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ASK DR. DANI:

“How should I respond when a student says the n-word?”

As a professional in the field of race equity education, very little surprises me. Teachers frequently describe scenarios in the classroom and on the playground in which students use the n-word. Somehow, during our transition toward a more virtual routine, the word appears more frequently along with an increase of other oppressive and offensive types of behavior. All of us are learning that the virtual world provides an extra set of eyes on incidents we might not normally capture. What surprises me is how unprepared teachers are to intervene.

 It pains me every time I hear about one of these incidents. It takes me back to my childhood experience on a soccer field when a white boy on the opposing team called me that word. I remember the pain, humiliation and guilt I felt, as if I was in some way responsible. I remember my mom immediately approached my white male coach and asked him to intervene. If my mother had not reacted just as quickly as it happened, my coach might not have even responded. As humiliating as this incident was, seeing my coach stop the game and demand a public apology reassured me that I had done nothing wrong and let me know that I was not alone. In that moment, the adults surrounding me were accountable. While the pain I felt that day is still present, it has resulted in my commitment to helping educators understand that we cannot afford to take these incidents lightly. For those who candidly seek how to deal with these situations and want gain greater understanding, I represent not only a professional race educator, but a child who was harmed and yet overcome the harm by having the right kind of support.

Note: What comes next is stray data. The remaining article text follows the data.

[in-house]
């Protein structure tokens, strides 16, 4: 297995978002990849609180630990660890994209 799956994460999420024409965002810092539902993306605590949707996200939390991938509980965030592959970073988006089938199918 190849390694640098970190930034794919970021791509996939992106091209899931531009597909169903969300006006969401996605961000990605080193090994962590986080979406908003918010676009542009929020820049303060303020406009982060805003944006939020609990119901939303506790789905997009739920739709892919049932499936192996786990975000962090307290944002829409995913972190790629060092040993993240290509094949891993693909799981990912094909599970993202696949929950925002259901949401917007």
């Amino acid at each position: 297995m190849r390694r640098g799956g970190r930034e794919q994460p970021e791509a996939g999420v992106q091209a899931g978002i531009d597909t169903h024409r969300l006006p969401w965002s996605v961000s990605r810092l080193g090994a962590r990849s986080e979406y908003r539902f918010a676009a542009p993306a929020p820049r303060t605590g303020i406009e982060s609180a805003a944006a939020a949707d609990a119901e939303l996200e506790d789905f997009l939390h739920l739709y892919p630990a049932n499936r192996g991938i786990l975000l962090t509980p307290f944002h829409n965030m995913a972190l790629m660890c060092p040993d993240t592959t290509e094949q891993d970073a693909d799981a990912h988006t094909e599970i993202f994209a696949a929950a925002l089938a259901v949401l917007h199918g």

When we think about ways to intervene in order to minimize the trauma these incidents cause, it is important to remember that there are two parties involved. Sometimes the student on the receiving end of this treatment is portrayed as someone who must have done something to deserve it or that the context in which the word was used was misunderstood. Parents of children who have been called the n-word are often portrayed as blowing the incident out of proportion or overreacting, as if it was an innocent mistake and no big deal. However, parents of those children have likely been recipients of this slur at some point in their own lives. These incidents can be triggers and the feelings that arise are very much valid, especially when we can all attest to the current racial climate. These incidents are serious and can leave long-lasting harm. We should never minimize their impact. 

In my work with schools, I notice that sometimes we tend to lose sight of the student who was harmed, and instead focus on the offender. Often times we see educators run to defend the white student, trying to justify their behavior by saying they have other issues, family problems, or a history of impulsive behavior. Conversation tends to focus on how we can minimize the guilt of the person who said it. Other times, the focus is on punishment rather than education.